Scientists at Birkbeck College, London, have obtained the first images of a new-born protein in the “womb” of an enclosure that helps it find the proper structure.
Most of our genes serve the production of different proteins, which first emerge as a long string of building blocks, the amino acids. This string has to arrange itself into a well-defined pattern of coils, twists, and turns, so the protein can proceed to fulfill its biological function in the cell. For this process, known as folding, many proteins need helper proteins known as molecular chaperones. An important group of these helpers comes in the shape of a molecular barrel, which accommodates the new-born protein and releases it when it has attained its properly folded structure.
As the newborn moves and wriggles around in this barrel, researchers have so far been unable to get a clear picture of it. The group of Helen Saibil at the department of crystallography, at London’s Birkbeck College, in collaboration with the group of Saskia van der Vies at the Free University, Amsterdam, has now succeeded in imaging such a “newborn protein in the womb” by using a particularly large protein baby. The researchers studied the case of a virus that infects bacteria (a bacteriophage) and uses the bacterial barrel to help fold its own shell protein. This protein is too large for the barrel, such that the virus brings its own lid along so its protein can be securely locked up in the folding chamber.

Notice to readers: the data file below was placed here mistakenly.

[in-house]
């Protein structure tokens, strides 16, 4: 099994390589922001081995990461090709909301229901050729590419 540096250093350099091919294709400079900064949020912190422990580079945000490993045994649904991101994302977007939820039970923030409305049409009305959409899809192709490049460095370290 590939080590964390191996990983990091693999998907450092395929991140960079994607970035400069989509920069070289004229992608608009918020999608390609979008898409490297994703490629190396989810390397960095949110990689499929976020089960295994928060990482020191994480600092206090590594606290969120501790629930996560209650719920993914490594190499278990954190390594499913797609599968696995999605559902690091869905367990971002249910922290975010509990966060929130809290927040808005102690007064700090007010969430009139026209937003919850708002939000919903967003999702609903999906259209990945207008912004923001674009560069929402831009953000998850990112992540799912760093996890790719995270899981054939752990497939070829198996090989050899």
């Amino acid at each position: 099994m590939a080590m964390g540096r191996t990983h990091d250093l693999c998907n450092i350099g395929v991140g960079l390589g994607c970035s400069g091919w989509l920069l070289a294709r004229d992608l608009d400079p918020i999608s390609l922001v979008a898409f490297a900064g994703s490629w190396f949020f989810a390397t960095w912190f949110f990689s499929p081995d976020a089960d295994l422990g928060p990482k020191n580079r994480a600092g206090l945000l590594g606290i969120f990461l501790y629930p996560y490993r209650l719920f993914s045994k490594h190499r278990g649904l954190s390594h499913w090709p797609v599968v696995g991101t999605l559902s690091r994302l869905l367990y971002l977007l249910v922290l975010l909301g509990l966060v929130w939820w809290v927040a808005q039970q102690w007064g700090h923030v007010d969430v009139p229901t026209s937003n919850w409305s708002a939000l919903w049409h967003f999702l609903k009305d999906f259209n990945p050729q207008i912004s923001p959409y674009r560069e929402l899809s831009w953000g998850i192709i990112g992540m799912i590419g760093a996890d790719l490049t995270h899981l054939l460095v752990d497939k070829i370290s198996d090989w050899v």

This hijacking by a virus is rather unfortunate and fatal for the bacterium concerned, but it is a lucky break for structural biologists, as the bulky virus protein can’t move around as much as other proteins do. In fact, its position inside the barrel was sufficiently well defined such that Saibil’s team succeeded in taking its picture using low temperature electron microscopy to image the proteins in their natural state, and computer image processing to distinguish between complexes captured at different stages of binding and assembly.
Comparing their images to the existing pictures of the empty barrel, the researchers could gain valuable insights into how a protein is bound and released during the assisted folding process. They could also observe that the enclosure, like a womb, has to stretch to accommodate this relatively large protein baby.
This is a draft press release I wrote, regarding a paper that appeared in the current issue of Nature (1.1.), vol. 457, p. 107